'A sense of humour lends you poise, it gives you balance and it helps you to bend without breaking'

(HH Pujya Gurudev Swami Chinmayananda)

MenoSunday; Life Lived Lovingly

You were promised some very different posts for Sundays this year; more meaningful (hopefully), more thought-provoking (desirably), or at least, more encouraging that each and every one has something to offer when it is done or given with Love. Even thinking itself, provided it is wide and open and non-selfish, has a part to play in the manifestation and spreading of Love.

Some folk wonder at the point of contemplation. There can be a tendency to think that those who favour the contemplative life are, in fact, lazy, or avoiding life in some way. Those who have a strong drive to be active, struggle to appreciate the activity within contemplation; those who are genuinely of a lazy temperament also struggle in the contemplative life, for they discover there is work to do after all!

Within every  philosophical discipline, there are a few folk who apply themselves in the purely contemplative activity. Withdrawal is required, very often. Those who are this way in the academic world are often accused of sitting 'in ivory towers'. Perhaps. However, many of the great understandings and advancements for society come from those very towers! Some religious structures do not encourage (or actively discourage) monasticism, but will still have their advanced scholars who need to contemplate and eulogise upon the words of their scriptures and teachings and make sense of them for the rest of society. 

Those who follow the inner urge to understand more deeply, to see more keenly, and to connect more profoundly with the meaning of life are said, in Sanskrit, to be of Brahmin temperament. This applies to everyone in the world who leans towards the academic and contemplative… not just in India and not according to family lines. It is a great injustice that the description of personality types, abilities and talents became so mutated and abused within India's history. It is important to understand today, that we all have to find the key talent we have and work that to the very best of our ability, for it is given to us to play our part in society. Everything we do ought not just satisfy our selfish ends, but add to the greater pool of our community. If we are good strategists and organisers, then let us be the soldiers and managers of the world (Kshatriya); if we see the beauty or the sorrow and can express that in words or pictures or other creative way, we can aid others' healing (sub-Brahmin); perhaps we are good at production (farming or manufacture) and sales - very necessary in society (Vaishya); or we may even find that we are excellent at the tasks of life which are avoided by others - the cleaning, the labouring… (Shudra). In Western society, the lines are a little more blurred; sometimes we have to be all these things in one person - but few can truly be more than one or two of these.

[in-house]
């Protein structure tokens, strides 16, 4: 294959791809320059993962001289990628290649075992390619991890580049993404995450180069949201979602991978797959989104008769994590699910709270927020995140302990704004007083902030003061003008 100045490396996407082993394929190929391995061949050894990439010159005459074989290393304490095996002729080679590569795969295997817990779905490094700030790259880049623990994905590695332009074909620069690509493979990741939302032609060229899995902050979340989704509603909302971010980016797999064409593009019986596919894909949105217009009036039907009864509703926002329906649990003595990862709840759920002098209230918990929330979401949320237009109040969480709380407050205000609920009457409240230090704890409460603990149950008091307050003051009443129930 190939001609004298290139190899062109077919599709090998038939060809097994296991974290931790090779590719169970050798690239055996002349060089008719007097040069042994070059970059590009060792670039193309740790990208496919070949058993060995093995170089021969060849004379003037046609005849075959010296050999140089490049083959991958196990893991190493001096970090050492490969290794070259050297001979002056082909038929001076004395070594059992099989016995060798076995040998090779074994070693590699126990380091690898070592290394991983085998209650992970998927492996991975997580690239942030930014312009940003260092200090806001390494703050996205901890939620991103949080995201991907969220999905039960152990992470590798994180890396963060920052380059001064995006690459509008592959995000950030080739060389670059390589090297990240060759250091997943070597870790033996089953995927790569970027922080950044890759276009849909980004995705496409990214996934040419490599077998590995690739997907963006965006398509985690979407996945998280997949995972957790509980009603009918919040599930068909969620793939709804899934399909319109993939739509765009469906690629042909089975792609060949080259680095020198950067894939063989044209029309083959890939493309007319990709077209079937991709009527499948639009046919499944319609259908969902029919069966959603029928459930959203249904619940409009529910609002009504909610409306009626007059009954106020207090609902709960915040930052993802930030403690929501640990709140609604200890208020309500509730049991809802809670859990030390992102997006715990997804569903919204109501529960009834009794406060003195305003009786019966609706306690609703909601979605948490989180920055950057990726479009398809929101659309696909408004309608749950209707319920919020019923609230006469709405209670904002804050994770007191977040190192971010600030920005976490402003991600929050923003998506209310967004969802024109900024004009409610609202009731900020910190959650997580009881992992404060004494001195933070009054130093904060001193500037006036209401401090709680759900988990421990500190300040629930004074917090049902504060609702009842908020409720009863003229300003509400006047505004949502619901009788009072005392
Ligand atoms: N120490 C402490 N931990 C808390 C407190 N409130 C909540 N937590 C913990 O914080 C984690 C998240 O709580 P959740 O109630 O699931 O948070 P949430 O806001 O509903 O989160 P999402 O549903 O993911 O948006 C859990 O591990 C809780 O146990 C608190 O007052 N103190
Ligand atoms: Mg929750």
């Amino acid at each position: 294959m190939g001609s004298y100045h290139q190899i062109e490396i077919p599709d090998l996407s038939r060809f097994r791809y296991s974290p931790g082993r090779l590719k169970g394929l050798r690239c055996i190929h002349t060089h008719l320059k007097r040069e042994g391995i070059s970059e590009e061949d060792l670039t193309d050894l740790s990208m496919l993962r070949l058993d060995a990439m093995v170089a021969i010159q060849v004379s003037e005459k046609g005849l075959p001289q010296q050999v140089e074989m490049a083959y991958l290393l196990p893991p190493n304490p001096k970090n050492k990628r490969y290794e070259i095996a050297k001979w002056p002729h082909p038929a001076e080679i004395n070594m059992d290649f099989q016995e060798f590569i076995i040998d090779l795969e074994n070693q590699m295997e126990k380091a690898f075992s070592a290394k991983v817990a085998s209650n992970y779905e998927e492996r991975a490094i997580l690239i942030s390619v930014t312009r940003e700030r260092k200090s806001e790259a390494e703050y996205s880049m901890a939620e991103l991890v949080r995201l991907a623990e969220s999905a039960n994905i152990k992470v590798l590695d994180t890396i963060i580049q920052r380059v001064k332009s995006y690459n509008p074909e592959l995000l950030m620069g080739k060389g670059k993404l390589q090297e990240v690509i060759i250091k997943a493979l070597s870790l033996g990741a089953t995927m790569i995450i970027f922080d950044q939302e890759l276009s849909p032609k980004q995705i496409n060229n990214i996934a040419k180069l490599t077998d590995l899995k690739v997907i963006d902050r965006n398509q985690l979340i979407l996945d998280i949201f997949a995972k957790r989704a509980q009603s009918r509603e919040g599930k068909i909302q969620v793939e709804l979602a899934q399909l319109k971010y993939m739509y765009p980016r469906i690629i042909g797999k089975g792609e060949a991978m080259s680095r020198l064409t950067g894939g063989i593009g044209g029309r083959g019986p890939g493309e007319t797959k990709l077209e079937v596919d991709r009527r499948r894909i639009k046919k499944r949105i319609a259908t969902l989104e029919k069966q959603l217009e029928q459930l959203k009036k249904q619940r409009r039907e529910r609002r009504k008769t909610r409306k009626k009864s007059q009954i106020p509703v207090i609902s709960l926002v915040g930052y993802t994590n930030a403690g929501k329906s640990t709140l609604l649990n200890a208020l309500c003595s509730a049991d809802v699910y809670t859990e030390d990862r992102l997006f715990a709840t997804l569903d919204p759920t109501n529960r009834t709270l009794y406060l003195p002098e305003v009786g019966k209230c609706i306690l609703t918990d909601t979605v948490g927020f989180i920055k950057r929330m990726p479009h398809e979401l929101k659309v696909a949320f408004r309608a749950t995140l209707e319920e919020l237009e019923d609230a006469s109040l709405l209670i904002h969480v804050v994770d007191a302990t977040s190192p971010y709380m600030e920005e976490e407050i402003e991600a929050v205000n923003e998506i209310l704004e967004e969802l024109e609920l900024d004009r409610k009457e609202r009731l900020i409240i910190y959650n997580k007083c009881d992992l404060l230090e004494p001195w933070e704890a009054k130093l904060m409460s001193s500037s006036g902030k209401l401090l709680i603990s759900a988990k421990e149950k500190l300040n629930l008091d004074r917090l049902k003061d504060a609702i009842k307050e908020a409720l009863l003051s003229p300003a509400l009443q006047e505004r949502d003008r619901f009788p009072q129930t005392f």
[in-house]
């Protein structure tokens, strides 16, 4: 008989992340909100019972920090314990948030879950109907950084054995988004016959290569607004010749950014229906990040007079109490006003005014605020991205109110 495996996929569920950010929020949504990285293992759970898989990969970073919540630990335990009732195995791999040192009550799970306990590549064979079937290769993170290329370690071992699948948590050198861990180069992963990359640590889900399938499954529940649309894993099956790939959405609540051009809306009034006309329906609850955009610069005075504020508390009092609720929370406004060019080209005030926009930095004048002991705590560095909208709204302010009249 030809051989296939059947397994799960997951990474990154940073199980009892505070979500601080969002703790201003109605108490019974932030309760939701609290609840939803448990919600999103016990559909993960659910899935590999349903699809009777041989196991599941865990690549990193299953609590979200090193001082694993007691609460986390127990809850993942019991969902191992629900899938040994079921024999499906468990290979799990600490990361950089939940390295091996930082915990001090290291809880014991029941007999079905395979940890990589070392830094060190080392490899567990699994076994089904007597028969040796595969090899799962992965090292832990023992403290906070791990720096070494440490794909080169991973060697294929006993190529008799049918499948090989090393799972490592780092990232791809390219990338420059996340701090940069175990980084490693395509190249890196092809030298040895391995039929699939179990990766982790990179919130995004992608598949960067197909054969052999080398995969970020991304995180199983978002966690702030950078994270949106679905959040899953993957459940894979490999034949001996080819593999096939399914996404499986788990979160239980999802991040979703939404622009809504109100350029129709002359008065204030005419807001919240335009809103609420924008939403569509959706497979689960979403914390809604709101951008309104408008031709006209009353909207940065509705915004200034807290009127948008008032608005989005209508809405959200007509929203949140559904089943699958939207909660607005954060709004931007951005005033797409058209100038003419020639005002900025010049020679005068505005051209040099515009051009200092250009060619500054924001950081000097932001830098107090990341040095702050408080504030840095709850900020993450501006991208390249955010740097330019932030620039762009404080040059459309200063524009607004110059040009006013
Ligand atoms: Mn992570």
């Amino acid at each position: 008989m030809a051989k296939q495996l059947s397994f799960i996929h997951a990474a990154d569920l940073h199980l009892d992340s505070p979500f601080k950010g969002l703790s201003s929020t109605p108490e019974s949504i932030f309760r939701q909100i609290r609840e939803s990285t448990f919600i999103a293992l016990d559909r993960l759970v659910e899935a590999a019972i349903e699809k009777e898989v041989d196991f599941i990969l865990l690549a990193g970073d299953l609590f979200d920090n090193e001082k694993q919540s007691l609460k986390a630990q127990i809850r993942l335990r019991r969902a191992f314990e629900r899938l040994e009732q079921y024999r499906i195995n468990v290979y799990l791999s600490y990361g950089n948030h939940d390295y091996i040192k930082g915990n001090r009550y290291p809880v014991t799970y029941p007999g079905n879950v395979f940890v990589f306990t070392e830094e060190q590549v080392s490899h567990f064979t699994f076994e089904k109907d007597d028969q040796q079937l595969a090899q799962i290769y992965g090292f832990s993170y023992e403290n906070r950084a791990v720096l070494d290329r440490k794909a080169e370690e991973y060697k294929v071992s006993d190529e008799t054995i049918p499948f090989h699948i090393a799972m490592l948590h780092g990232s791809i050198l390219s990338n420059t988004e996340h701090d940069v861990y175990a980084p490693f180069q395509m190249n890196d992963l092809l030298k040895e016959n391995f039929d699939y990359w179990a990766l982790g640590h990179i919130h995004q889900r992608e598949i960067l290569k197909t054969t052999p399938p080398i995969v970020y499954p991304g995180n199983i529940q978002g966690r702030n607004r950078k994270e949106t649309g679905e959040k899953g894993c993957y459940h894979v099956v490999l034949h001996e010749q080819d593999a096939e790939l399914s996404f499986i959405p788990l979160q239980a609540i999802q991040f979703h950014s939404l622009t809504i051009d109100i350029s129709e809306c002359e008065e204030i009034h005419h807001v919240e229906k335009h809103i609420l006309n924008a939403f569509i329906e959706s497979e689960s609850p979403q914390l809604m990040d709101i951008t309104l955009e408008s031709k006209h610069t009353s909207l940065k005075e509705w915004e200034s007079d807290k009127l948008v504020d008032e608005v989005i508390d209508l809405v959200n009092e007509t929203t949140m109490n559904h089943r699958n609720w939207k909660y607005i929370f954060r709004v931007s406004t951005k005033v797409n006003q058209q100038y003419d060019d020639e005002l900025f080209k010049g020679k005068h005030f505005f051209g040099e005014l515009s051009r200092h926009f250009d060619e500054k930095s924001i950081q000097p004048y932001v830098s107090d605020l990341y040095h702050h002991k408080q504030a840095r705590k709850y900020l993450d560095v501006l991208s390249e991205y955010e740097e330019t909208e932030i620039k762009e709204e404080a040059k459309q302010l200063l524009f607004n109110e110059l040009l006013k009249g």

Everything that we do, done with conscious awareness and capital 'ell' Love in the heart and mind, contributes to the positive energy of the community. This includes those who withdraw and contemplate on the higher values and the nature of 'God'.  Almost without exception, if asked, every successful sadhu, bhikku or monk who takes up the monastic path will say that the life came to them - that there is a sense of being taken there rather than actively making the choice to enter such a life. Being in it, however, they immerse themselves completely, surrendered to the will of a power mysterious. They are not running from, but running to something.

Here is a short film about such a group. They focus on prayer for the world. Our Blogville POTP page serves a similar purpose!  Be not glib in your prayer; carry the sorrowful and needful with Love in your hearts. Blessed Sunday to you all. 


  1. They are very peaceful people.

  2. Crikey Yamini ..... you ALWAYS make Mum think when she reads what you have to say!! Sometimes she has to read it 4 or 5 times but she ALWAYS reads it and somehow makes sense of it. It's all double dutch to me but Mum says I sure know a lot about that LOVE stuff and as long as there's treats involved I'll do my share of spreading it around!!

  3. if we do all things with our hands and our heart we do it right... and even mistakes caused by love can be forgiven easily :o)

    1. Hari OM
      that is a very good point, Easy mon ami!!! Forgiveness is a huge part of healing towards a life lived lovingly... more on that in due course! Yxx

  4. Hello, wishing you a blessed Sunday! Enjoy your new week ahead!

  5. Having The Athenaeum of Ohio – Mount St. Mary's Seminary of the West in my backyard I often think of those who have dedicated their lives to such a calling but the older I get a cloistered life in pray and meditation seems not to be a thing that takes away but adds an inner strength. Easy's comment "if we all do well with our heart" appropriate and the way we all should live ~ doing well with out heart.
    Thanks for being a friend
    Sweet William The Scot

  6. I find certain types of activity promote contemplation, so the two aren't mutually exclusive. My best 'thinking' time is when out walking Bertie or when enjoying the regular rhythms of pedalling my bicycle.
    Chhers, Gail.

    1. Hari Om
      Indeed, 'walking meditation' is an ancient and venerable practice! All rhythmic work is also useful for keeping the mind single-pointed (the pottery of these monks is a fine example). Of course, this assumes that random and chaotic thoughts are not permitted to rage under the calm surface! Hope you are keeping warm and 'grounded' with all this wild wind - and more on the way it seems! Yxx

  7. Yes, and forest meditation. I was deer antler hunting, and searching for owls. It's excellent for that. You have to look down and up at the vastness. Breathtaking!


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